reassess how we think about life on Mars," said Michael Hecht of NASA’s Jet
Propulsion Laboratory, Pasadena, Calif., lead scientist for the Microscopy,
Electrochemistry and Conductivity Analyzer (MECA), the instrument that includes
the wet chemistry laboratory.
If confirmed, the result is exciting, Hecht said, "because different types of
perchlorate salts have interesting properties that may bear on the way things
work on Mars if -- and that's a big 'if ' -- the results from our two teaspoons
of soil are representative of all of Mars, or at least a significant portion of
The Phoenix team had wanted to check the finding with another lander
instrument, the Thermal and Evolved-Gas Analyzer (TEGA), which heats soil and
analyzes gases driven off. But as that TEGA experiment was underway last week,
speculative news reports surfaced claiming the team was holding back a major
finding regarding habitability on Mars.
"The Phoenix project has decided to take an unusual step" in talking about
the research when its scientists are only about half-way through the data
collection phase and have not yet had time to complete data analysis or perform
needed laboratory work, said Phoenix principal investigator Peter Smith of the
University of Arizona, Tucson. Scientists are still at the stage where they are
examining multiple hypotheses, given evidence that the soil contains
"We decided to show the public science in action because of the extreme
interest in the Phoenix mission, which is searching for a habitable environment
on the northern plains of Mars," Smith added. "Right now, we don't know whether
finding perchlorate is good news or bad news for possible life on Mars."
4th August 2008 - Scientists are analyzing
results from soil samples delivered several weeks ago to science instruments on
NASA's Phoenix Mars Lander to understand the landing site's soil chemistry and
Within the last month, two samples have been analyzed by the Wet Chemistry
Lab of the spacecraft's Microscopy, Electrochemistry, and Conductivity Analyzer,
or MECA, suggesting one of the soil constituents may be perchlorate, a highly
oxidizing substance. The Phoenix team has been waiting for complementary results
from the Thermal and Evolved-Gas Analyzer, or TEGA, which also is capable of
detecting perchlorate. TEGA is a series of ovens and analyzers that "sniff"
vapors released from substances in a sample.
NASA will hold a media teleconference on Tuesday, Aug. 5, at 11 a.m. PDT (2
p.m. EDT), to discuss these recent science activities.
3rd August 2008 - The internet has been
awash with speculation that the instruments, including the Atomic Force
Microscope from Nanosurf, held in the MECA suite on the Phoenix Mars Lander has
found life on Mars. Speculation is rife that the Lander has found samples that
could only be a form of faeces. More likely is the finding of a carbon compound
that is somehow animal or plant related. Although NASA has denied the rumours
they have found something. The MECA team were absent from a White House briefing
last week where evidence was presented to the President proving the existence of
water on Mars. At that time they said the MECA team had no findings to discuss -
but now they do.
31st July 2008 - All the previous evidence
certainly pointed that way but NASA scientists have just confirmed that Mars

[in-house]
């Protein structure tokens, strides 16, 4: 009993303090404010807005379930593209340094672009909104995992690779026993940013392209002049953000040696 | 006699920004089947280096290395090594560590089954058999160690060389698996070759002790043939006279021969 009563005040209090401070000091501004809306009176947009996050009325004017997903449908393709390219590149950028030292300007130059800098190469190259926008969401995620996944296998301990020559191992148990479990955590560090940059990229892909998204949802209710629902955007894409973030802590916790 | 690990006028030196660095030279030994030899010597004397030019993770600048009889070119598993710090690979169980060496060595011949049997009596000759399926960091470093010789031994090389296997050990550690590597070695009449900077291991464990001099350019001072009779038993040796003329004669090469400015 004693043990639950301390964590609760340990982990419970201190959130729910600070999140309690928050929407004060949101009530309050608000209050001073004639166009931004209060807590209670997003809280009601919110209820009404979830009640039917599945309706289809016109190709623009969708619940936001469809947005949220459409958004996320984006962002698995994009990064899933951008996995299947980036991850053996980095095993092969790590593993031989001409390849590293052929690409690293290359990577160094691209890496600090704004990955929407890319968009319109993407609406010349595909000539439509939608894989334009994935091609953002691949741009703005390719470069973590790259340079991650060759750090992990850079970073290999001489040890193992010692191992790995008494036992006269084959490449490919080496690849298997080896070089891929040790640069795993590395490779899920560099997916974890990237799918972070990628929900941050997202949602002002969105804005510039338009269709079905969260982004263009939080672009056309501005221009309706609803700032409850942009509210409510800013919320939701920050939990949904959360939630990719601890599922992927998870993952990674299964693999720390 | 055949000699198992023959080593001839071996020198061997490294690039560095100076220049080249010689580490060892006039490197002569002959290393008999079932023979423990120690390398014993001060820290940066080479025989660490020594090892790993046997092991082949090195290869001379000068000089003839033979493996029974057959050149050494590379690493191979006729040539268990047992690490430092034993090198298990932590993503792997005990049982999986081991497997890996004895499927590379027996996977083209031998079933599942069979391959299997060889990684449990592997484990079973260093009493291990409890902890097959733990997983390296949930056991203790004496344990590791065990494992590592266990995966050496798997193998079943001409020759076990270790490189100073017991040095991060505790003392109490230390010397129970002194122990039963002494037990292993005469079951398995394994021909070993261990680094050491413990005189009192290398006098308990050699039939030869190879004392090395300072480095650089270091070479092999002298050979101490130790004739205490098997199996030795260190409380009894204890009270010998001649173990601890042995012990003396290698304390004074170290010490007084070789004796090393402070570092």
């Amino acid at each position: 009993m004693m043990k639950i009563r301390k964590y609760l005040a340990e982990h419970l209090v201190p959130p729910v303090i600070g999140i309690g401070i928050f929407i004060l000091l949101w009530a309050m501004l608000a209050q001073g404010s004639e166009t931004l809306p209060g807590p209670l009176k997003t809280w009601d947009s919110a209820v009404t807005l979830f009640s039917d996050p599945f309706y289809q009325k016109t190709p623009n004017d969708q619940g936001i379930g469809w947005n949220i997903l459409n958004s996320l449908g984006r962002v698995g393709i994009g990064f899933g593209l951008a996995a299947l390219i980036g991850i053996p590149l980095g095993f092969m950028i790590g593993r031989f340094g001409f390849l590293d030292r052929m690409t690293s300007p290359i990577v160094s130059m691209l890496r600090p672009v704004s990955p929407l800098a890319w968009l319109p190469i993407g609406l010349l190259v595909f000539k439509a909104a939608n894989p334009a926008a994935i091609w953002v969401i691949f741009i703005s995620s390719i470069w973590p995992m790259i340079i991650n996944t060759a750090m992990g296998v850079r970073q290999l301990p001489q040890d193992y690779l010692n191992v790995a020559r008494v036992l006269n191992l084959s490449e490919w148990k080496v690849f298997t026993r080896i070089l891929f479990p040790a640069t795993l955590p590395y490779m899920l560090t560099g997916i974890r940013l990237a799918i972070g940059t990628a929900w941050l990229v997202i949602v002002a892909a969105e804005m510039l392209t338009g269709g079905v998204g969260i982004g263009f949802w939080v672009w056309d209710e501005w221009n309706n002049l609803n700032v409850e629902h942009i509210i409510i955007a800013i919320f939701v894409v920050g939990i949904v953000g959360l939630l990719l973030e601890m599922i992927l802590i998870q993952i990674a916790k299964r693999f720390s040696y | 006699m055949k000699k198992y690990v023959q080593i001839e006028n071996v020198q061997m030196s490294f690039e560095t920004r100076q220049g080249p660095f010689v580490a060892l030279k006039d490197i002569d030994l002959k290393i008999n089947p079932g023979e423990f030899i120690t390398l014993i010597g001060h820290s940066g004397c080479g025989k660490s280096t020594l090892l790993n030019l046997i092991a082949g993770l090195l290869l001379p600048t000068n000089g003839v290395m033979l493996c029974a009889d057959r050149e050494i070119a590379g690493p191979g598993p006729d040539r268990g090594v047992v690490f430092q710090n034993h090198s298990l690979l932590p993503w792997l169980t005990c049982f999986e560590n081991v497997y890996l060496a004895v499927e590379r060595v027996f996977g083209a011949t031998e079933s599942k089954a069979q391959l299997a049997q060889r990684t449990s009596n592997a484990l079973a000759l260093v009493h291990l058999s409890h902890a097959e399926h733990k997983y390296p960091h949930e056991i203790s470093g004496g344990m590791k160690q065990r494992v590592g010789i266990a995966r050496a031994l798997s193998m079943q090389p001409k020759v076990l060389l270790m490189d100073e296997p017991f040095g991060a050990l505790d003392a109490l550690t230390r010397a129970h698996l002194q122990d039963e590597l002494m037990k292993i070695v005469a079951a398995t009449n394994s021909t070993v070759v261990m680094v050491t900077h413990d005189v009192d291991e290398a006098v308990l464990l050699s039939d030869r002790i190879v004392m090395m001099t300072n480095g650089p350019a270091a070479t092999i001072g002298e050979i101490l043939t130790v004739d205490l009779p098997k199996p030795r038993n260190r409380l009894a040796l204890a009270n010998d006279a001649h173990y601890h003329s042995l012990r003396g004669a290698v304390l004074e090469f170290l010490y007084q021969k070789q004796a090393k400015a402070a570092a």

does indeed have water. Thermal Analysis has proved water is present on Mars -
and the scientists have also commented that the rather than being an isolated
patch, images of the surface of Mars show the landscape to be "ice-dominated
"We have water," said William Boynton of the University of Arizona, lead
scientist for the Thermal and Evolved-Gas Analyzer, or TEGA. "We've seen
evidence for this water ice before in observations by the Mars Odyssey orbiter
and in disappearing chunks observed by Phoenix last month, but this is the first
time Martian water has been touched and tasted."
With enticing results so far and the spacecraft in good shape, NASA also
announced operational funding for the mission will extend through Sept. 30. The
original prime mission of three months ends in late August. The mission
extension adds five weeks to the 90 days of the prime mission.
27th to 29th July 2008 - Scoop on the Phoenix Mars lander has been
having trouble delivering samples accurately to the instrumentation for
analysis. It appears ice mixed with the soil is making it sticky resulting it
difficulty pouring the sample from the scoop. NASA engineers are trying a range
of different techniques to overcome this problem.
25th July 2008 - NASA's Phoenix Mars Lander
has groomed the bottom of a shallow trench to prepare for collecting a sample to
be analyzed from a hard subsurface layer where the soil may contain frozen
23rd July 2008 - Phoenix early Tuesday
finished its longest work shift of the mission. The lander stayed awake for 33
hours, completing tasks that included rasping and scraping by the robotic arm,
in addition to atmosphere observations in coordination with simultaneous
observations by NASA's Mars Reconnaissance Orbiter.
"Our rasping test yesterday gave us enough confidence that we're now planning
for the next use of the rasp to be for acquiring a sample to be delivered to
TEGA," said Phoenix project manager Barry Goldstein of NASA's Jet Propulsion
Laboratory, Pasadena, Calif. TEGA is Phoenix's Thermal and Evolved-Gas Analyzer,
an instrument that heats samples in small ovens and uses a mass spectrometer to
study the vapors driven off by the heating.
July 20th 2008 - NASA has released some 3D images of Mars. You'll need
a set of Red-Blue glasses and the images are here.
July 18th 2008 - Has life been found on
Mars? Here's a picture from Nanosurf
showing their Martian mascot Surfi with the first AFM image from Mars.